Nowadays you may be thinking about participating in recreational activities. Kayaking, golf, swimming, horseback riding, walking, running, backyard badminton, and volleyball each has a wide following of enthusiasts. And each sport offers different pros and cons, which means you should prepare properly to play so that you will receive the most and best physical enjoyment.
One of the more common questions asked of physical therapists is “what is a good recreational activity to do?” I always consider this question carefully—taking into account that the activity should be fun, not require extensive training and, depending on the individual, can be done in either a group or individually. The sport should minimize compression of joints while giving the whole body a muscular and cardiovascular workout.
This article is the first in a summer series looking at a variety of recreational activities from the perspective of physical exercise benefits, conditioning and precautions.
Kayaking has become the “yuppie” sport, according to The New Yorker magazine. It can be done in a variety of water environments including lakes, rivers, and along coastal areas.
From a physical standpoint, kayaking is a well-balanced workout. Arms and legs get involved in a reciprocal motion. As the left paddle dips into the water, you twist your body to the left and put pressure around the left foot peg. At the same time as your left hand pulls the paddle toward the body, your right hand pushes the paddle away from your body, and you twist your body to the right, putting pressure around the right foot peg.
The smooth execution of this back and forth movement quickly propels you through the water in a seemingly effortless way. This motion uses a coordinated effort of biceps and triceps (front and back of arms), rectus and oblique abdominals (front and side stomach muscles), latisimus dorsi (large back muscle) and quadriceps (front thigh muscles), just to name a few. But kayaking isn’t recommended for someone with a back disc problem, because of the amount of trunk twisting involved.
Even before you step into the kayak, stretch your arms, legs and trunk carefully and slowly. Get that limber feeling. Then, take your time when you begin to paddle. You want to be nice and loose before you call on your muscles to do a lot of work. At the end of your trip when you’re back on land, repeat your stretching routine while your muscles are still warm. The investment of the few minutes that stretching requires can prevent or at least significantly reduce your chances of injury.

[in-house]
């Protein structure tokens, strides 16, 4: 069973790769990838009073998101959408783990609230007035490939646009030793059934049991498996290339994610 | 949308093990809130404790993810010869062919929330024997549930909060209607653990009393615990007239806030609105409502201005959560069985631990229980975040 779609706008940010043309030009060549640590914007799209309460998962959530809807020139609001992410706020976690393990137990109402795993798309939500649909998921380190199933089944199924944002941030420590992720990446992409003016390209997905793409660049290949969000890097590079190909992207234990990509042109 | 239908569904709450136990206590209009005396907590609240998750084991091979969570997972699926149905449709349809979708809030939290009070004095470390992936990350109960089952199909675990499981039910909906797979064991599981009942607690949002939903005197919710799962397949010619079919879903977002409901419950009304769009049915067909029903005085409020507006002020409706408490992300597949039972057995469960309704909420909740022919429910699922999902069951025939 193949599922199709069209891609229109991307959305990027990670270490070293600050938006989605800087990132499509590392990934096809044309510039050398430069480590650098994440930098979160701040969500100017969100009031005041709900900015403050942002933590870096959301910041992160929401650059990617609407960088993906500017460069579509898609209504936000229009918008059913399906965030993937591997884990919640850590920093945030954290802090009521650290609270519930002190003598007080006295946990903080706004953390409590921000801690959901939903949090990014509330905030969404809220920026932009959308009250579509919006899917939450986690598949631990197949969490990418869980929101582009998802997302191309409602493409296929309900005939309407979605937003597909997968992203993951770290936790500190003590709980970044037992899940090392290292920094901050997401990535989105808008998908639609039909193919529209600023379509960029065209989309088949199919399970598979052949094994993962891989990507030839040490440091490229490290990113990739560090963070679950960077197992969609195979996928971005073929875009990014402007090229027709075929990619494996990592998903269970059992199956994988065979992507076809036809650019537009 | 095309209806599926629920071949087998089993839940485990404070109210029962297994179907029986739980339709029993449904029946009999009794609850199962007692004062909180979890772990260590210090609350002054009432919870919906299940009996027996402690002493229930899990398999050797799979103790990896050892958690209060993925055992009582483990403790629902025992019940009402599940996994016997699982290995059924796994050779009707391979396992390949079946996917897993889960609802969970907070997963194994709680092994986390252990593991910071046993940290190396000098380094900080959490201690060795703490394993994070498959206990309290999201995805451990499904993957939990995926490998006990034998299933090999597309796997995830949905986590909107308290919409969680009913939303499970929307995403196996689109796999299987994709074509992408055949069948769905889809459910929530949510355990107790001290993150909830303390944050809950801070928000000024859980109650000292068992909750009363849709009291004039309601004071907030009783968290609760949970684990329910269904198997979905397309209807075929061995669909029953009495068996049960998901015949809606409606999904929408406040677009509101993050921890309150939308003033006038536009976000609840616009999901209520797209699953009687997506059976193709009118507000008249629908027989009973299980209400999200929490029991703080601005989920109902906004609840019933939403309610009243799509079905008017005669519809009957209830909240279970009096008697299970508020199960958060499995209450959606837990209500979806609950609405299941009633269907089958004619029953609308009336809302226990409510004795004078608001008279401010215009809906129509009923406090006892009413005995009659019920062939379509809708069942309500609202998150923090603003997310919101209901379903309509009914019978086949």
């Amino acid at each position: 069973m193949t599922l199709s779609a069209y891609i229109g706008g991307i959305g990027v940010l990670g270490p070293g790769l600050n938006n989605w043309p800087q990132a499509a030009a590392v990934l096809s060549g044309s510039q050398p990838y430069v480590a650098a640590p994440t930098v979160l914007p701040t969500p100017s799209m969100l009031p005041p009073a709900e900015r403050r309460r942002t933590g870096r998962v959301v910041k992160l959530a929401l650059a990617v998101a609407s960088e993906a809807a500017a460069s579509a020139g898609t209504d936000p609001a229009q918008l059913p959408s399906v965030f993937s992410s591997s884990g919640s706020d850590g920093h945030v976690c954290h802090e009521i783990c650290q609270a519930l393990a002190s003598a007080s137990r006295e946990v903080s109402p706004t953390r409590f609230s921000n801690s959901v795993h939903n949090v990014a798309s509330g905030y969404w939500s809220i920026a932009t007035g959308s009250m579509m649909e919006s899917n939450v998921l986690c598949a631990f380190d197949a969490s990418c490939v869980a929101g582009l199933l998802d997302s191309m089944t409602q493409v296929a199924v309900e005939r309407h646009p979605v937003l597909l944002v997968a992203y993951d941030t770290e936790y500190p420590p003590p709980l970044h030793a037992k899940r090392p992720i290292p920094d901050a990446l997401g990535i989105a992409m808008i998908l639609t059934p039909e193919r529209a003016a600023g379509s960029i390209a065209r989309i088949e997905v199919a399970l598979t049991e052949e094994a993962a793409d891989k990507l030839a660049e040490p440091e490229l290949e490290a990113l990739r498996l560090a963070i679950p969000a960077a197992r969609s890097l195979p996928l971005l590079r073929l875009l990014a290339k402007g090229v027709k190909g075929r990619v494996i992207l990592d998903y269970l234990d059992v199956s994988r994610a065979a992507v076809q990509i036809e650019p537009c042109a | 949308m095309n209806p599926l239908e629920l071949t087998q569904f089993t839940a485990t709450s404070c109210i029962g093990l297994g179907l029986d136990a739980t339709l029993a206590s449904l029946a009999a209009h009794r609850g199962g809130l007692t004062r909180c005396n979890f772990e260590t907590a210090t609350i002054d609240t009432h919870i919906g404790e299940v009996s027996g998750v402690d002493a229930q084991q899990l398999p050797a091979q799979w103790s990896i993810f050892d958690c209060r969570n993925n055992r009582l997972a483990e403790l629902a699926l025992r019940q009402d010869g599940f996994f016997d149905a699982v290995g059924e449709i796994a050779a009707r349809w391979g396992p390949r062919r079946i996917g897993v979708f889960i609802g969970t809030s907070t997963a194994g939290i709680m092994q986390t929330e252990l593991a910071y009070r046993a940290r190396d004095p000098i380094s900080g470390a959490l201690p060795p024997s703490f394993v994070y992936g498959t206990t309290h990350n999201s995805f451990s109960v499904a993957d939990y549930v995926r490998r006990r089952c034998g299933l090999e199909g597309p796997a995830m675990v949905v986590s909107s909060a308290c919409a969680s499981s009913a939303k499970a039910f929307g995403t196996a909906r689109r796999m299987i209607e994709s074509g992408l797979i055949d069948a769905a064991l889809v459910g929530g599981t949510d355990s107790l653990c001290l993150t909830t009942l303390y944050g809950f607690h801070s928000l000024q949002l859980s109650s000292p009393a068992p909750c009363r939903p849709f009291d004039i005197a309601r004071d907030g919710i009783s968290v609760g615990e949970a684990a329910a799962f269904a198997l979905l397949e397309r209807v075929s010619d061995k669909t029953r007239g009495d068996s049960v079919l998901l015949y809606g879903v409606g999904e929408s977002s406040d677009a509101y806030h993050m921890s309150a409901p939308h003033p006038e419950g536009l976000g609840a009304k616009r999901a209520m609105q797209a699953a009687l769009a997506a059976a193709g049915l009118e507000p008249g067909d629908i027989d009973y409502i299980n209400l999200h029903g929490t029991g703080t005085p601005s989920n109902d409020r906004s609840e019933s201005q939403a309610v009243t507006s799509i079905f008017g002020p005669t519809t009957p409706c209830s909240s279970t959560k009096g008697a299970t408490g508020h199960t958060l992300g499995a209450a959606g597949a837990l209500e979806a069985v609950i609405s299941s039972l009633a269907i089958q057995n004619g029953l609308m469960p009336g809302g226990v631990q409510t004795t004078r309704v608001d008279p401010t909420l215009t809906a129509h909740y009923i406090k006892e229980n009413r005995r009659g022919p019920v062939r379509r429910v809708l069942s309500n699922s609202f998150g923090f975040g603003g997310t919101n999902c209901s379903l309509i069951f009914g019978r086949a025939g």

Making sure that your body is mobile enough to reach and twist is a good way to prepare for the sport. Your hamstring (back of the thigh) muscles should be loose and you should be able to rotate you upper body easily, and reach across your body to the left with your right arm, and visa versa. If this isn’t the case, or any of these motions causes pain, a visit to a physical therapist after seeing your doctor may help.
There are a few advantages of kayaking as an exercise compared to canoeing. When canoeing, you typically don’t switch sides equally, but kayaking gives you more of a symmetrical workout. On a lake or coastal area, a kayak will cover a greater distance than most other self- propelled boats.
Lastly, kayaking is quick to learn. Most kayaks are light enough for one person to manage both in and out of water. For greater ease in handling, many sporting goods stores carry kayak tote wheels, which enable you to roll your kayak easily to the water.
Safety issues are always an important consideration. Always wear a floatation device appropriate to the water you will be kayaking in. Although kayaks and other non-motorized craft have the right of way, be sure to stay clear of busy boating channels. Wear appropriate clothing, sunglasses and sunscreen. Drinking plenty of water, before you become thirsty, is always important. It is always recommended that you either get some initial instruction from a local club or sports store or go with a more knowledgeable person to “learn the ropes.”
Plan a route with the help of many trail books that are written for local kayaking trails. These will give you information on estimated trip time, what you may see along the way in terms of birds and other wildlife, and any cautions or dangers. Work your way up to more challenging routes and remember, sudden weather changes, wind, and water conditions are all variables to consider.
The benefits of kayaking are many. It offers a great cardiovascular workout, a well-balanced workout for your muscles, low stress on your joints, and it is fun. It is an excellent way to explore your natural environment from a different perspective, while keeping you healthy and fit. Paddle on!